Schou did not exactly reveal how he found the bug, although it was confirmed by other brave Twitter users who tried to connect to a wifi network with that name. MacRumors reported that the wifi on Android phones does not seem to break when connected to the same network.


Luckily, the bug doesn’t appear to cause permanent damage to your Apple hardware and can be fixed. After you get over your fury and frustration should you find yourself in this situation, that is. (Or at least that would be my reaction).

The fix is simple. You just need to reset all network settings, 9to5Mac noted. This can be done by going to Settings > General > Reset > Reset Network Settings. Doing this resets all saved wifi networks on your iPhone, consequently erasing the cursed network name from the device’s memory. After that, your phone should be able to connect to wifi normally once more.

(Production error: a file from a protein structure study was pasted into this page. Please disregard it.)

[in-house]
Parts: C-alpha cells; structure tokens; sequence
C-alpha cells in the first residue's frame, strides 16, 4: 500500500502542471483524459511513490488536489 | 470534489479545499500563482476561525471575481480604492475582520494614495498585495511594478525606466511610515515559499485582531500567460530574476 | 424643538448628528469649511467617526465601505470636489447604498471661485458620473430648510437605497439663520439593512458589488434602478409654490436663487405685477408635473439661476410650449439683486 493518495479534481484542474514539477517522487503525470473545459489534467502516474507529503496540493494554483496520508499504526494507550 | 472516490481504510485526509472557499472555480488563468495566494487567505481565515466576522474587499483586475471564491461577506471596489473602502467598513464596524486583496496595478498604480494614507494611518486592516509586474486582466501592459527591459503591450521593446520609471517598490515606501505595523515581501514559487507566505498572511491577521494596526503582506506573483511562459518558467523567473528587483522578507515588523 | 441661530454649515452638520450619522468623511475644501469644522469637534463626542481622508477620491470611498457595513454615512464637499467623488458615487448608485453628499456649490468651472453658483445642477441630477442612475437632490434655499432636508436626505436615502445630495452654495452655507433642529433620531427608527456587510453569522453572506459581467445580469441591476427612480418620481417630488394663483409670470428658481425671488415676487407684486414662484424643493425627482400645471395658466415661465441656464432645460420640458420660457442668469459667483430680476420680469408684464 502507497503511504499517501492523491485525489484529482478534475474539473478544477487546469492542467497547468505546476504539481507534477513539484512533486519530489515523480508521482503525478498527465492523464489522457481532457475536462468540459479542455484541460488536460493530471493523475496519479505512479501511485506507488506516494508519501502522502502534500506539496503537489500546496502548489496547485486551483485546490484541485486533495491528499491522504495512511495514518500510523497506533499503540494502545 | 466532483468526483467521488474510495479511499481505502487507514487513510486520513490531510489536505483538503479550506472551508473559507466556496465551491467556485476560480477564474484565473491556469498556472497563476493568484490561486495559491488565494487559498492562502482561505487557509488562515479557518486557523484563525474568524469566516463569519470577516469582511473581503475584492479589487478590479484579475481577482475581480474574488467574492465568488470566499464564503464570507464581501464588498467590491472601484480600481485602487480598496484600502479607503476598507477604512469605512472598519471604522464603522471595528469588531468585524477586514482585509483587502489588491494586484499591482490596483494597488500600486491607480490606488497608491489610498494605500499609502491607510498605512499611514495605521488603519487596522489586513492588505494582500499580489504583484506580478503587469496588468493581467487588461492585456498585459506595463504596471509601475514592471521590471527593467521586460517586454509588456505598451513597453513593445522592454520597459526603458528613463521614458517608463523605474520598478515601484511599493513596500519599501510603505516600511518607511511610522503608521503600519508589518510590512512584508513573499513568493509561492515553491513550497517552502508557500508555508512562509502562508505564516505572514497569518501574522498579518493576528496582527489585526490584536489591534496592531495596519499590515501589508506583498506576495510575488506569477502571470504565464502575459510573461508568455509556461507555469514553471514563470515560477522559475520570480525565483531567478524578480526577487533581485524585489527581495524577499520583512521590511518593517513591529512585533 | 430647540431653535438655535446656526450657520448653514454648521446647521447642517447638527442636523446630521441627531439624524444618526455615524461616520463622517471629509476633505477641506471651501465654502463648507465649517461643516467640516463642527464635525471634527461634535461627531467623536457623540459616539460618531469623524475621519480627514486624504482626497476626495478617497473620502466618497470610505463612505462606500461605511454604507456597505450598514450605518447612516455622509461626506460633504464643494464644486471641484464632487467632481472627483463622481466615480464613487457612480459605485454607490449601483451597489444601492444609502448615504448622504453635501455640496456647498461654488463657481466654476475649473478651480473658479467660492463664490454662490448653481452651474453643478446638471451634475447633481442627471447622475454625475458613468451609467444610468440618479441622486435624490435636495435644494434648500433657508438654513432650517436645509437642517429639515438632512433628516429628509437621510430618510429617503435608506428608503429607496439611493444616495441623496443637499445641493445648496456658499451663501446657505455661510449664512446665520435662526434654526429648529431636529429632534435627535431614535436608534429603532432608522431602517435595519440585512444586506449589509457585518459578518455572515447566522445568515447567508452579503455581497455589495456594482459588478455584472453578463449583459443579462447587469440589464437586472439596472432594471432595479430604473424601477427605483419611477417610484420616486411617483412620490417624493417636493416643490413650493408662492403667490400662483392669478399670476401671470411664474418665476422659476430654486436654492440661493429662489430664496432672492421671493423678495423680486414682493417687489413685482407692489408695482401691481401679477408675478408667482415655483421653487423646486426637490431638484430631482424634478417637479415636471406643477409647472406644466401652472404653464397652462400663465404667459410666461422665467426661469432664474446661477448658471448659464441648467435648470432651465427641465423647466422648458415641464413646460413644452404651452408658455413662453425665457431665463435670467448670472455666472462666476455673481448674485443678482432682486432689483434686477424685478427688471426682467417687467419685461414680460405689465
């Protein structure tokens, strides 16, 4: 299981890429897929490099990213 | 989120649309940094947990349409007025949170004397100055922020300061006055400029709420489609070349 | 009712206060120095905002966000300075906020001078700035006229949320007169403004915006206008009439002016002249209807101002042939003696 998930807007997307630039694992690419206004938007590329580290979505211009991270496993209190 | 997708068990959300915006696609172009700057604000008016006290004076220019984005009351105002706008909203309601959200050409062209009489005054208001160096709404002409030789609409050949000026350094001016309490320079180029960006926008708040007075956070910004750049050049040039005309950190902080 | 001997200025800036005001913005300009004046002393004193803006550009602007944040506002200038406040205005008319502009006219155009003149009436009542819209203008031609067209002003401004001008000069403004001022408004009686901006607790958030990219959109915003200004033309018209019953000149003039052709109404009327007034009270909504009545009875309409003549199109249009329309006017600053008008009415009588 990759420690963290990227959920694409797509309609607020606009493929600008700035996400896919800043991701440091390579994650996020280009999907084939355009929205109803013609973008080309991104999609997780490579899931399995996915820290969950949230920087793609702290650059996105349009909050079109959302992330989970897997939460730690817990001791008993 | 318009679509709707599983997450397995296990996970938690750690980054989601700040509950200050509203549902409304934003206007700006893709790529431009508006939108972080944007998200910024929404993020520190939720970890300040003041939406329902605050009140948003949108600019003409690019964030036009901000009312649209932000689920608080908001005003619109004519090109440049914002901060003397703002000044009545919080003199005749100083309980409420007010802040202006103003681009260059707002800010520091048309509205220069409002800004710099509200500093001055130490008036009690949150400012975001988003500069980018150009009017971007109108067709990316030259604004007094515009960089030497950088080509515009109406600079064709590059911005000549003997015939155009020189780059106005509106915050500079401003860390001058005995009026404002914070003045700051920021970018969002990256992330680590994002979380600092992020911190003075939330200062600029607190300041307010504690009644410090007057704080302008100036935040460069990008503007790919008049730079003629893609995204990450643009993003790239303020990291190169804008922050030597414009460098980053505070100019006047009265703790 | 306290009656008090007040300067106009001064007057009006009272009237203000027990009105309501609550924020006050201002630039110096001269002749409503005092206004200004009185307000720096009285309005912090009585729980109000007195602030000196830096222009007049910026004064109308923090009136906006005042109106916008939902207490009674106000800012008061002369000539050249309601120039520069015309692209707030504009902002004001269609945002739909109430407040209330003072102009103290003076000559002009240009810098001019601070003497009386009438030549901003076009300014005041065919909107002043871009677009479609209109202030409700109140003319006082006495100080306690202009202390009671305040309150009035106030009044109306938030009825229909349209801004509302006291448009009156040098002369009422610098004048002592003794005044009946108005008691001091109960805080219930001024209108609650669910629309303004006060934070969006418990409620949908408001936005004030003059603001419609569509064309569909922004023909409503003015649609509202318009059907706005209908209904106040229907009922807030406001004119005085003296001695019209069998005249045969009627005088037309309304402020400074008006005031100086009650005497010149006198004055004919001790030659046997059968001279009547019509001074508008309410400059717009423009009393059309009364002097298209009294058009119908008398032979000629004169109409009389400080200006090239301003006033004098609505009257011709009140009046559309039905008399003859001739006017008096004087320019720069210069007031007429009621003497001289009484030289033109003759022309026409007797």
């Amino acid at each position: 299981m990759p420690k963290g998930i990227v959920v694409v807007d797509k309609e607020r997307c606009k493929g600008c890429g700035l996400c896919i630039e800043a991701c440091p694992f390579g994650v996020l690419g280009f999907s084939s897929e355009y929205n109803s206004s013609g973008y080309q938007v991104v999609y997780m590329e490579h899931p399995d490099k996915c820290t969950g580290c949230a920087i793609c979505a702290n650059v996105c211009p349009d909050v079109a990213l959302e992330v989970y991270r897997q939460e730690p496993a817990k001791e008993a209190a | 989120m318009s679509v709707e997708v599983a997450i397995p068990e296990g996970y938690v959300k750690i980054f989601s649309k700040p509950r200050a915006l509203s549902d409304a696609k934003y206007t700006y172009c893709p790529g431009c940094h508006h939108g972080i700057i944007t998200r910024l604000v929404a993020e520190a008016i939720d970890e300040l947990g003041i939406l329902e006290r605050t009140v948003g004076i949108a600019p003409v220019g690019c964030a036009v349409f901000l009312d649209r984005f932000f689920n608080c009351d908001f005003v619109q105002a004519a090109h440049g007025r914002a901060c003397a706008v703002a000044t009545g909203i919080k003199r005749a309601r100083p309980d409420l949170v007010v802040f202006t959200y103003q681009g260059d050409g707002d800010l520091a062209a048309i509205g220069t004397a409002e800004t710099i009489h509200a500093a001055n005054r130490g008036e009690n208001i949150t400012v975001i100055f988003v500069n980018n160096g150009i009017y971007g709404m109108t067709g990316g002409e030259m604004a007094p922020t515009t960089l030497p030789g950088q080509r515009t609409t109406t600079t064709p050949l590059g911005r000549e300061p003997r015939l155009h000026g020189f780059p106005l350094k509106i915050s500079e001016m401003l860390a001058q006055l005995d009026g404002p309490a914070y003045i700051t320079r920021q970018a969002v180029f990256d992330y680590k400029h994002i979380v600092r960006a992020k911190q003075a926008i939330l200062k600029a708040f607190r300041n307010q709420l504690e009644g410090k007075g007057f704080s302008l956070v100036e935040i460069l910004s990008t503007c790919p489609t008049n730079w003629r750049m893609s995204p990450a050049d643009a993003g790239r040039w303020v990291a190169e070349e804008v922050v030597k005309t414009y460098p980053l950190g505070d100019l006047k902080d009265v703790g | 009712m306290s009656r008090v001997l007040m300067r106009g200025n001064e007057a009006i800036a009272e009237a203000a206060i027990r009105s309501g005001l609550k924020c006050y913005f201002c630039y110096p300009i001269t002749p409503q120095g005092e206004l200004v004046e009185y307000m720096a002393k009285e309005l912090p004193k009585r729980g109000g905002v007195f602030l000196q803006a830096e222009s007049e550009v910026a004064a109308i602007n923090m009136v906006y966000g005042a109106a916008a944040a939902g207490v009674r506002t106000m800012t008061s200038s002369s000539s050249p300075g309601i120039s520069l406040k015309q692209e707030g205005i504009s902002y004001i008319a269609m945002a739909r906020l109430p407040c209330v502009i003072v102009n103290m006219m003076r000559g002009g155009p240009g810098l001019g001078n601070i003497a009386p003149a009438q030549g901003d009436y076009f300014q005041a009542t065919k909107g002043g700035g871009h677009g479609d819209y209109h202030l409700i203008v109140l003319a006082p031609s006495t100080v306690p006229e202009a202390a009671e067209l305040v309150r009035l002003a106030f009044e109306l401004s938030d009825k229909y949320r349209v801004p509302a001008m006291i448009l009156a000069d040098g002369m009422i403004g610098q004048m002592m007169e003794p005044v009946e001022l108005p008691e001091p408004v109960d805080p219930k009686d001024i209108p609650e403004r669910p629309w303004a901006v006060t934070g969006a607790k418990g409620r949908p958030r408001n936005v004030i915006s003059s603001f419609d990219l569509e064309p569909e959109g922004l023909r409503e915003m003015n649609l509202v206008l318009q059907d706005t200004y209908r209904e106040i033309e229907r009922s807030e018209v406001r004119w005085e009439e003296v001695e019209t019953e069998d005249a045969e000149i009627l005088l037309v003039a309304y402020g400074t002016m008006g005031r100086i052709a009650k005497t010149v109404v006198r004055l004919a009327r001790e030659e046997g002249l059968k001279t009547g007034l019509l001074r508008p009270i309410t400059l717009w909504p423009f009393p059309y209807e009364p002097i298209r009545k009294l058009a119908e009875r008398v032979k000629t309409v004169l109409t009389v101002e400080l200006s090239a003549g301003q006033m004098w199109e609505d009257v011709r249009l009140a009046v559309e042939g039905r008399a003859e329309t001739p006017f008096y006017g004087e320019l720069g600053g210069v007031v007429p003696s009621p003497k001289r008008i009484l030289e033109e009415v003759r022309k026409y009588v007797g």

As to the reason behind the bug, the common theory seems to be that it’s an input parsing issue that makes iOS think the characters following the percent sign are a string format specifier, referring to a variable name or command used in coding languages. Some believe that this could eventually lead to memory corruption, which would cause the iOS watchdog to eliminate the process, and in turn your wifi functionality.

While you don’t find wifi networks named “%p%s%s%s%s%n” every day, it’s best to be vigilant about any network with a percent sign or in the same vein as this one until Apple fixes the issue in an update.